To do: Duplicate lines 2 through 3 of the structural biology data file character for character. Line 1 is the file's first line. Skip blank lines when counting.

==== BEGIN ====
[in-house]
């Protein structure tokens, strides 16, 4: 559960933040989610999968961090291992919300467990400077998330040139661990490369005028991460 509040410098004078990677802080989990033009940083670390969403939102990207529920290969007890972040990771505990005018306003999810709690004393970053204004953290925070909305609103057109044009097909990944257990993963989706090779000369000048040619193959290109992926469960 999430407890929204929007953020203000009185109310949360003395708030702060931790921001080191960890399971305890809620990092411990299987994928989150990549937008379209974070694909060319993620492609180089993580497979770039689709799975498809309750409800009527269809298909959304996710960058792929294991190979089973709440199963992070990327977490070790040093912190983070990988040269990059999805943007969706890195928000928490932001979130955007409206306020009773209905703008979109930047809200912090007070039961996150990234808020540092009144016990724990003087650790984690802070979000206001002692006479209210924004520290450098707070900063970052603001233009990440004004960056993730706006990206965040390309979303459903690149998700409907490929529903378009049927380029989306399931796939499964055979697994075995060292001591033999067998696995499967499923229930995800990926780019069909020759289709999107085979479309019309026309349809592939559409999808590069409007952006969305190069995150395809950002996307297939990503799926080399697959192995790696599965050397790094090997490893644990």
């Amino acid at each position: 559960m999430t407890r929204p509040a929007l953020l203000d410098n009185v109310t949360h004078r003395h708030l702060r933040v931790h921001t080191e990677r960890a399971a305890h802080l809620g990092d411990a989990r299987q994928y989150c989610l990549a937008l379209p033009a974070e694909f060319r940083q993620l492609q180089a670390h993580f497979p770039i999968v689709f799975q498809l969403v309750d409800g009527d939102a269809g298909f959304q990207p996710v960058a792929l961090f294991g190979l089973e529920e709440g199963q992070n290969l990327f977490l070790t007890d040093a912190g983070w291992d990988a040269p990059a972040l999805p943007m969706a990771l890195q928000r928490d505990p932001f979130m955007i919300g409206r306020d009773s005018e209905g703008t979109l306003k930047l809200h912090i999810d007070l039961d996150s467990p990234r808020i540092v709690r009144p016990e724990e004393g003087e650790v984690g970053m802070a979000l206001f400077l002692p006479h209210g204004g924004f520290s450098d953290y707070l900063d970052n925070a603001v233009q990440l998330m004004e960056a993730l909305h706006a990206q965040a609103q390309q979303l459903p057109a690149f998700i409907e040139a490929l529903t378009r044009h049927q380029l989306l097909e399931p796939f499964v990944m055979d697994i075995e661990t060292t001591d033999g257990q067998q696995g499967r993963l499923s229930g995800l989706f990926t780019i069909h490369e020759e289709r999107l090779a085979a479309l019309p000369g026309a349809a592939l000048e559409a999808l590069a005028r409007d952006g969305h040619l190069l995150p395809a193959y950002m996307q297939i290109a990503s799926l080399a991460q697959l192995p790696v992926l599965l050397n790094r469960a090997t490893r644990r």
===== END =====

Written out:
């Protein structure tokens, strides 16, 4: 559960933040989610999968961090291992919300467990400077998330040139661990490369005028991460 509040410098004078990677802080989990033009940083670390969403939102990207529920290969007890972040990771505990005018306003999810709690004393970053204004953290925070909305609103057109044009097909990944257990993963989706090779000369000048040619193959290109992926469960 999430407890929204929007953020203000009185109310949360003395708030702060931790921001080191960890399971305890809620990092411990299987994928989150990549937008379209974070694909060319993620492609180089993580497979770039689709799975498809309750409800009527269809298909959304996710960058792929294991190979089973709440199963992070990327977490070790040093912190983070990988040269990059999805943007969706890195928000928490932001979130955007409206306020009773209905703008979109930047809200912090007070039961996150990234808020540092009144016990724990003087650790984690802070979000206001002692006479209210924004520290450098707070900063970052603001233009990440004004960056993730706006990206965040390309979303459903690149998700409907490929529903378009049927380029989306399931796939499964055979697994075995060292001591033999067998696995499967499923229930995800990926780019069909020759289709999107085979479309019309026309349809592939559409999808590069409007952006969305190069995150395809950002996307297939990503799926080399697959192995790696599965050397790094090997490893644990």
């Amino acid at each position: 559960m999430t407890r929204p509040a929007l953020l203000d410098n009185v109310t949360h004078r003395h708030l702060r933040v931790h921001t080191e990677r960890a399971a305890h802080l809620g990092d411990a989990r299987q994928y989150c989610l990549a937008l379209p033009a974070e694909f060319r940083q993620l492609q180089a670390h993580f497979p770039i999968v689709f799975q498809l969403v309750d409800g009527d939102a269809g298909f959304q990207p996710v960058a792929l961090f294991g190979l089973e529920e709440g199963q992070n290969l990327f977490l070790t007890d040093a912190g983070w291992d990988a040269p990059a972040l999805p943007m969706a990771l890195q928000r928490d505990p932001f979130m955007i919300g409206r306020d009773s005018e209905g703008t979109l306003k930047l809200h912090i999810d007070l039961d996150s467990p990234r808020i540092v709690r009144p016990e724990e004393g003087e650790v984690g970053m802070a979000l206001f400077l002692p006479h209210g204004g924004f520290s450098d953290y707070l900063d970052n925070a603001v233009q990440l998330m004004e960056a993730l909305h706006a990206q965040a609103q390309q979303l459903p057109a690149f998700i409907e040139a490929l529903t378009r044009h049927q380029l989306l097909e399931p796939f499964v990944m055979d697994i075995e661990t060292t001591d033999g257990q067998q696995g499967r993963l499923s229930g995800l989706f990926t780019i069909h490369e020759e289709r999107l090779a085979a479309l019309p000369g026309a349809a592939l000048e559409a999808l590069a005028r409007d952006g969305h040619l190069l995150p395809a193959y950002m996307q297939i290109a990503s799926l080399a991460q697959l192995p790696v992926l599965l050397n790094r469960a090997t490893r644990r």